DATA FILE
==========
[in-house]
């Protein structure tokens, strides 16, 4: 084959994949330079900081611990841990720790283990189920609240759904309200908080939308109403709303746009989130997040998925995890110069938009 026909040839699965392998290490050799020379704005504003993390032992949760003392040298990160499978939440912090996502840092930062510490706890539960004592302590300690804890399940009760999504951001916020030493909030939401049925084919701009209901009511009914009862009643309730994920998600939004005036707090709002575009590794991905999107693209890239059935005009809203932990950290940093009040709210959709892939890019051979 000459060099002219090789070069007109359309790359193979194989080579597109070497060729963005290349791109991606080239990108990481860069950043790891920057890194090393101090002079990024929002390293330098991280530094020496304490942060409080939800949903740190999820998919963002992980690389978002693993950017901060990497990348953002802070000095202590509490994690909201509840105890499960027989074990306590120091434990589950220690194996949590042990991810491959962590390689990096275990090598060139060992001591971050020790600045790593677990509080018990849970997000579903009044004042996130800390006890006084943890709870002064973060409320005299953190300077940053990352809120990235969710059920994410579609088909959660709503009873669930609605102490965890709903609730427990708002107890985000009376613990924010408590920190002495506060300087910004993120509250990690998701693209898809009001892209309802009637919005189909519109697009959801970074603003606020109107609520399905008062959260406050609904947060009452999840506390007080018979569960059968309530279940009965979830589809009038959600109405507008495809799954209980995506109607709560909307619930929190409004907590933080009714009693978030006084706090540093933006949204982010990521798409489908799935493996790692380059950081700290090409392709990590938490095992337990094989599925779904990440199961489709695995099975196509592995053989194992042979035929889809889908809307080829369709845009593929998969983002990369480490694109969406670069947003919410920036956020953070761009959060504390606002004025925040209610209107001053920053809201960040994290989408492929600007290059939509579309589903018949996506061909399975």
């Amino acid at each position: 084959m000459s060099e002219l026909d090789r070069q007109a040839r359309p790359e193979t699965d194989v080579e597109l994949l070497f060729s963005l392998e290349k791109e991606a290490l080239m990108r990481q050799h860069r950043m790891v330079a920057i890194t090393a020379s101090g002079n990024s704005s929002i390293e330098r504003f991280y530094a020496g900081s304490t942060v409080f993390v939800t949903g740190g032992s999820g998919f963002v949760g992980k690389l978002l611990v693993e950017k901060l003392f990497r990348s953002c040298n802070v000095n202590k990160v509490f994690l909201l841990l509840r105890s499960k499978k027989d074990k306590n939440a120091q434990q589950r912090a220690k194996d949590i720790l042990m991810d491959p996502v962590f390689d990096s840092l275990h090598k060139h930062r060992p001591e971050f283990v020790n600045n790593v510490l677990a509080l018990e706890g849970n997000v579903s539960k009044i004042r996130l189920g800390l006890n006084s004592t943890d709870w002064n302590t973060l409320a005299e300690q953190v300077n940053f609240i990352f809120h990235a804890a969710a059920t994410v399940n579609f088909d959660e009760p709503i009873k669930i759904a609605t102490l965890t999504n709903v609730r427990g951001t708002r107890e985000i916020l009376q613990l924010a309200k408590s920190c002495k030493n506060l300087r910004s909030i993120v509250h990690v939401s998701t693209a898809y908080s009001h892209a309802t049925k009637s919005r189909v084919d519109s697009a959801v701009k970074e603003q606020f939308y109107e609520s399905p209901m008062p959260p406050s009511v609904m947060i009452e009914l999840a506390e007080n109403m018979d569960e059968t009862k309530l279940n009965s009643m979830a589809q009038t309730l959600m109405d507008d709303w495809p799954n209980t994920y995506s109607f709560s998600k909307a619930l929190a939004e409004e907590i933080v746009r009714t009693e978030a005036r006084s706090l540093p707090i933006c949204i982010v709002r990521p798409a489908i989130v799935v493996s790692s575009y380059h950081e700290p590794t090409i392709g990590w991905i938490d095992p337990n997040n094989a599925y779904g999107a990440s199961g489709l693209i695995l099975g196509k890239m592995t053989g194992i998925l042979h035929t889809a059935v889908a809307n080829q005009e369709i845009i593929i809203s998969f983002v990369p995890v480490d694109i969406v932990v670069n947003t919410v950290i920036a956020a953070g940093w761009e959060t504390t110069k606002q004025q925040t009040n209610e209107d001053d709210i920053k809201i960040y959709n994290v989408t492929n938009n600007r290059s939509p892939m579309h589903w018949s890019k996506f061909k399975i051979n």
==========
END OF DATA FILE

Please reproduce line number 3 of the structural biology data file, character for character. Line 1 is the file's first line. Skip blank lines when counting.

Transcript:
């Amino acid at each position: 084959m000459s060099e002219l026909d090789r070069q007109a040839r359309p790359e193979t699965d194989v080579e597109l994949l070497f060729s963005l392998e290349k791109e991606a290490l080239m990108r990481q050799h860069r950043m790891v330079a920057i890194t090393a020379s101090g002079n990024s704005s929002i390293e330098r504003f991280y530094a020496g900081s304490t942060v409080f993390v939800t949903g740190g032992s999820g998919f963002v949760g992980k690389l978002l611990v693993e950017k901060l003392f990497r990348s953002c040298n802070v000095n202590k990160v509490f994690l909201l841990l509840r105890s499960k499978k027989d074990k306590n939440a120091q434990q589950r912090a220690k194996d949590i720790l042990m991810d491959p996502v962590f390689d990096s840092l275990h090598k060139h930062r060992p001591e971050f283990v020790n600045n790593v510490l677990a509080l018990e706890g849970n997000v579903s539960k009044i004042r996130l189920g800390l006890n006084s004592t943890d709870w002064n302590t973060l409320a005299e300690q953190v300077n940053f609240i990352f809120h990235a804890a969710a059920t994410v399940n579609f088909d959660e009760p709503i009873k669930i759904a609605t102490l965890t999504n709903v609730r427990g951001t708002r107890e985000i916020l009376q613990l924010a309200k408590s920190c002495k030493n506060l300087r910004s909030i993120v509250h990690v939401s998701t693209a898809y908080s009001h892209a309802t049925k009637s919005r189909v084919d519109s697009a959801v701009k970074e603003q606020f939308y109107e609520s399905p209901m008062p959260p406050s009511v609904m947060i009452e009914l999840a506390e007080n109403m018979d569960e059968t009862k309530l279940n009965s009643m979830a589809q009038t309730l959600m109405d507008d709303w495809p799954n209980t994920y995506s109607f709560s998600k909307a619930l929190a939004e409004e907590i933080v746009r009714t009693e978030a005036r006084s706090l540093p707090i933006c949204i982010v709002r990521p798409a489908i989130v799935v493996s790692s575009y380059h950081e700290p590794t090409i392709g990590w991905i938490d095992p337990n997040n094989a599925y779904g999107a990440s199961g489709l693209i695995l099975g196509k890239m592995t053989g194992i998925l042979h035929t889809a059935v889908a809307n080829q005009e369709i845009i593929i809203s998969f983002v990369p995890v480490d694109i969406v932990v670069n947003t919410v950290i920036a956020a953070g940093w761009e959060t504390t110069k606002q004025q925040t009040n209610e209107d001053d709210i920053k809201i960040y959709n994290v989408t492929n938009n600007r290059s939509p892939m579309h589903w018949s890019k996506f061909k399975i051979n």